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I really wanted to start by saying, “These peppermint Oreo truffles are stupid-good.” But instead let’s go with this: They’re stupid. And they’re pretty good.
To temper or not to temper: That is the question. See below to learn about your choices for chocolate coatings.
Genius and the jerk
Whoever invented this recipe is the kind of genius I don’t even aspire to be. One package of Oreos, reduced to dust in a food processor in seconds.* One package of cream cheese. Dip in chocolate. Get paid by Kraft. God bless.
*You’ll be amazed how fast this happens, and how evenly. You’ll wonder whether intact Oreos were ever really meant to be.
I hate this kind of recipe. Do Oreos really qualify as an ingredient?
The thing is — the PROBLEM is — these “truffles” (which I’m just gonna talk about without quotes from now on for the sake of brevity and of looking like a tad less of a jerk than I am) are really pretty good.
The problem with truffles
This is not the kind of recipe I would have tried basically ever. But I got it into my head that I wanted to make truffles for our annual teachers’ holiday cookie exchanges at the girls’ schools. And the problem with classic truffles, if there is one, is that they’re not great at sitting out at room temperature.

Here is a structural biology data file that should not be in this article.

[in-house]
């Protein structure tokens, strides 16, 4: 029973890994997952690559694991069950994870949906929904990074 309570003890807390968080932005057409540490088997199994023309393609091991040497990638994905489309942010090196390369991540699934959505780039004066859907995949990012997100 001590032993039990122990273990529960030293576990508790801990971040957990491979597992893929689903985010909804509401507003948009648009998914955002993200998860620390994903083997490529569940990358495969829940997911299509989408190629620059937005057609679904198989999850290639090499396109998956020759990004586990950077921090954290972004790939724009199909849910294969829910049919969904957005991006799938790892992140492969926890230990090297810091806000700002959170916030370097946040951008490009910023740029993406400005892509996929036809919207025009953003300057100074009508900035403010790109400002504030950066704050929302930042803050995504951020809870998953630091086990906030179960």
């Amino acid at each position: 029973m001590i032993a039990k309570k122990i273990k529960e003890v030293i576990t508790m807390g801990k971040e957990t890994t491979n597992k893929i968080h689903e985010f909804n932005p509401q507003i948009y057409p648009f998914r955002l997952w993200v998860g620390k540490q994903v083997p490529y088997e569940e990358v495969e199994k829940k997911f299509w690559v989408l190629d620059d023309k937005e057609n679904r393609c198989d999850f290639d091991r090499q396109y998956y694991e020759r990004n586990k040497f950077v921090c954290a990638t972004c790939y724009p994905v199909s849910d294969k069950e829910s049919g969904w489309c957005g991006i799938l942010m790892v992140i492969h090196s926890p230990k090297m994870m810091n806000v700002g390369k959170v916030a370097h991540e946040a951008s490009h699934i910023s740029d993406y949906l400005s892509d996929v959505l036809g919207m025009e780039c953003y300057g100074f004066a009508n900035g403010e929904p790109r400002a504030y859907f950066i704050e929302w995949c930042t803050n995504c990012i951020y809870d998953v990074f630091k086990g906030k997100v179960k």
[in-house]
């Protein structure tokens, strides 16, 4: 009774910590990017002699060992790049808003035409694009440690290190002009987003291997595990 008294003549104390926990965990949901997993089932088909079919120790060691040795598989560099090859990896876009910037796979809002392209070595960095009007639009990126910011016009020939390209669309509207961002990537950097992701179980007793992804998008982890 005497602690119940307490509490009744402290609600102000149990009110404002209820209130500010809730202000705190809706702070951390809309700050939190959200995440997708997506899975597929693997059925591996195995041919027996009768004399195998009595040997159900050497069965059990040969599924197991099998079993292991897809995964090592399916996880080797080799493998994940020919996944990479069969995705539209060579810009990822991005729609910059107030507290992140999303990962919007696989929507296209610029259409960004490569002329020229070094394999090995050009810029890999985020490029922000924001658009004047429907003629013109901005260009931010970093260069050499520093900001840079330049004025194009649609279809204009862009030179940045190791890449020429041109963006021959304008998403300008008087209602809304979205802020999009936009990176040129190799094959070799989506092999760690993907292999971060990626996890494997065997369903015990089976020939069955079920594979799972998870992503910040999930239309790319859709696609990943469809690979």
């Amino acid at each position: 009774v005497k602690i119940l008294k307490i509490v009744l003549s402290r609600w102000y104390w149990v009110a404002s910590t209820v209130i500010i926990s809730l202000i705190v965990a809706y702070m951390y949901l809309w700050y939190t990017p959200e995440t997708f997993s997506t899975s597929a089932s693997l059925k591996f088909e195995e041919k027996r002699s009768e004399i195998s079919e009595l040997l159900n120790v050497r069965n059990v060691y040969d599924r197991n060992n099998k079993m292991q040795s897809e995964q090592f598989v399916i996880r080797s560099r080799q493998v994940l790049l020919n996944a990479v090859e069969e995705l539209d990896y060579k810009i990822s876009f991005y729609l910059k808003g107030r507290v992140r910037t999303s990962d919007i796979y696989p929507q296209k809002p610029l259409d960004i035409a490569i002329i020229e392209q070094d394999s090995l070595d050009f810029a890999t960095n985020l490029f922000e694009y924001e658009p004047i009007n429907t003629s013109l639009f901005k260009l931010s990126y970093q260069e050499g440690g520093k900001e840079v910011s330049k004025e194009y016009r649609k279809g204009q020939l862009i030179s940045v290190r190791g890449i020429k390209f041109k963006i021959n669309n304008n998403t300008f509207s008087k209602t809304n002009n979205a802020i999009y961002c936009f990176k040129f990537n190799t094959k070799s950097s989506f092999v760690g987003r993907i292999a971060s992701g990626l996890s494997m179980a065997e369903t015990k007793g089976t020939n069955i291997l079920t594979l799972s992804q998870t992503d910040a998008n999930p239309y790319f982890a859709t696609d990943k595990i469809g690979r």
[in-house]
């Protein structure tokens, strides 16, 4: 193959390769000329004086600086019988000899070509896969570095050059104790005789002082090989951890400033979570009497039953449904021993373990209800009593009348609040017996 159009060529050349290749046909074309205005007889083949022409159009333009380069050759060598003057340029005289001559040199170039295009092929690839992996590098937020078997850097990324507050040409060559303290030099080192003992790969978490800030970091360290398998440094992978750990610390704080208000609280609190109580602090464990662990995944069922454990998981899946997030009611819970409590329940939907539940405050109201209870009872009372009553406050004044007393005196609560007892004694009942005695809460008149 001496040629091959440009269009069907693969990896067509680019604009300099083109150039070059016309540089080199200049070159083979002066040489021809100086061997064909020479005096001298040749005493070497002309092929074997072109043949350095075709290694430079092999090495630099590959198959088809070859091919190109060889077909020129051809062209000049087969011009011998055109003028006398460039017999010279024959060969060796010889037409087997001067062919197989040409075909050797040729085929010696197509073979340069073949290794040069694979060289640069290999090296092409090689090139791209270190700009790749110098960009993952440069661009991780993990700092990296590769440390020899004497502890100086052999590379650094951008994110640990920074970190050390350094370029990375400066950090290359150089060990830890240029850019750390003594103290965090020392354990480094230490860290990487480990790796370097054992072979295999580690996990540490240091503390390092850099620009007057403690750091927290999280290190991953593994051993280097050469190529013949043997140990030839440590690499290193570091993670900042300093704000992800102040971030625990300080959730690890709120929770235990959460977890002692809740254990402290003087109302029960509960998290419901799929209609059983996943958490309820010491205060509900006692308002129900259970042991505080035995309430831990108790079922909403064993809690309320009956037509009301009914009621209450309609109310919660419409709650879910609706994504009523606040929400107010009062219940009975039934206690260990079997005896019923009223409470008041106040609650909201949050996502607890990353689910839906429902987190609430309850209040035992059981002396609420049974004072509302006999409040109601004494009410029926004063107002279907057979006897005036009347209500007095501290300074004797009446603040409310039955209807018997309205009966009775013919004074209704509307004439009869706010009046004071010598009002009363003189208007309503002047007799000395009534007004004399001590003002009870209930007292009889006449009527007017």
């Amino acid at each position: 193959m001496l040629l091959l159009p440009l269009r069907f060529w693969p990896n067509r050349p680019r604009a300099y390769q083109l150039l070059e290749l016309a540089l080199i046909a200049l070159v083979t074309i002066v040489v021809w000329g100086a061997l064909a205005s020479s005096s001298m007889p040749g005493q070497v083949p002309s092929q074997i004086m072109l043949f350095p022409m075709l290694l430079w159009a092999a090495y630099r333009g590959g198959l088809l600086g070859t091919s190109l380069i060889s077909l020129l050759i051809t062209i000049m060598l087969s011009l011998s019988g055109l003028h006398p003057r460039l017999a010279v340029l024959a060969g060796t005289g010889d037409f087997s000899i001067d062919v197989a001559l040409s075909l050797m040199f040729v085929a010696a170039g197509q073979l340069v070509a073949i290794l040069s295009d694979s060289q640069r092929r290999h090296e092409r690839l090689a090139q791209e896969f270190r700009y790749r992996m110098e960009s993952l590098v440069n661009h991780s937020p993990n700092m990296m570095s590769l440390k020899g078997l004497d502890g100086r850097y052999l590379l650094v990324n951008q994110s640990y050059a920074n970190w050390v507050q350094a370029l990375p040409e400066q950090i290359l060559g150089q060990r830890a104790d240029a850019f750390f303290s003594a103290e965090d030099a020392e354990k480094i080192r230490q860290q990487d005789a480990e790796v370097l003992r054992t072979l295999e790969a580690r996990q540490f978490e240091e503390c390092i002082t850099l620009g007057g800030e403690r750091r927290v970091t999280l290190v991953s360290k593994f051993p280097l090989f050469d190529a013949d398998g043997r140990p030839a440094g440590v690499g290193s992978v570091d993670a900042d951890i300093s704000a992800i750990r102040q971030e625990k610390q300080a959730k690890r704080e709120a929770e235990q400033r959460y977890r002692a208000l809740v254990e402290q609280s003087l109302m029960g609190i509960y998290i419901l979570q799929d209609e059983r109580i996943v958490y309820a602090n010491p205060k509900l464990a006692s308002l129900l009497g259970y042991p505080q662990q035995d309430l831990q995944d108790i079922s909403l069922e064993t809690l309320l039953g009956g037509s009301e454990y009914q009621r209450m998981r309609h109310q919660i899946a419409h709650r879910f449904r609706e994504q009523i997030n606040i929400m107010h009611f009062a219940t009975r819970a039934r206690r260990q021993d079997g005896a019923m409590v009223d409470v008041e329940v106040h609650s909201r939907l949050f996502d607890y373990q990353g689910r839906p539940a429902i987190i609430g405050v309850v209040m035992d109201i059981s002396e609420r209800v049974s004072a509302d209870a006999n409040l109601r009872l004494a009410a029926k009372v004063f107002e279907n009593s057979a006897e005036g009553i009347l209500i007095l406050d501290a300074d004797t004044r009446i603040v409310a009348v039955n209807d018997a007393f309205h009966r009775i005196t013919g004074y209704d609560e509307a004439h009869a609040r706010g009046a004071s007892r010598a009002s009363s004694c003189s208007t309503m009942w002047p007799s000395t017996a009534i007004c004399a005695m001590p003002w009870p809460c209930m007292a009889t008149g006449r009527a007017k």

Cake balls? Come on. Cake is definitely not a guy.
So I started down a bit of a scary path on Pinterest and Google that led to some things that frightened me. Things called surprising cream cheese truffles and things called cake balls. (I mean, come on, cake is definitely not a guy, right?)
“Truffles” (whoops, there are those quotes again) made with a box of cake mix blended together with a tub of frosting and dipped in something called Almond Bark, which is neither almond nor bark. (Discuss.) Those things are fine at room temperature but not really fine in any other way.
Coming to terms with Oreo truffles
Pinterest is full of Oreo truffles. And like I said, I would’ve ignored them all. Even though I won’t turn down an Oreo from time to time. But then I read The Ultimate Chocolate Truffle Guide, where the author did all the science on all the truffles and ended up liking the Oreo ones best of all. She called them “almost grainy, but in a pleasant way,” and for some reason that sold me.
Well, I wouldn’t say these are better than regular truffles. But they’re good enough that I might need to reevaluate my worldview a little bit.
Also, I added peppermint, because (1) Christmas and (2) it’s simply the right thing to do.
To temper or not to temper
There is one medium-sophisticated decision to make when putting these truffles together, and it’s what kind of chocolate to use for the coating. Real-life actual candy making is both an art and a precise science, because if you want melted chocolate to be shiny and snappy and unlikely to leave schmutz all over your fingers when it sets, you have to temper it.
Tempering means making sure the crystalline structure of your melted chocolate is such that it will harden properly, and magically, you can do this by “seeding” hot melted chocolate with solid chocolate, and the melted part will take on the proper crystal structure of solid chocolate. Whaaaat? Science, am I right?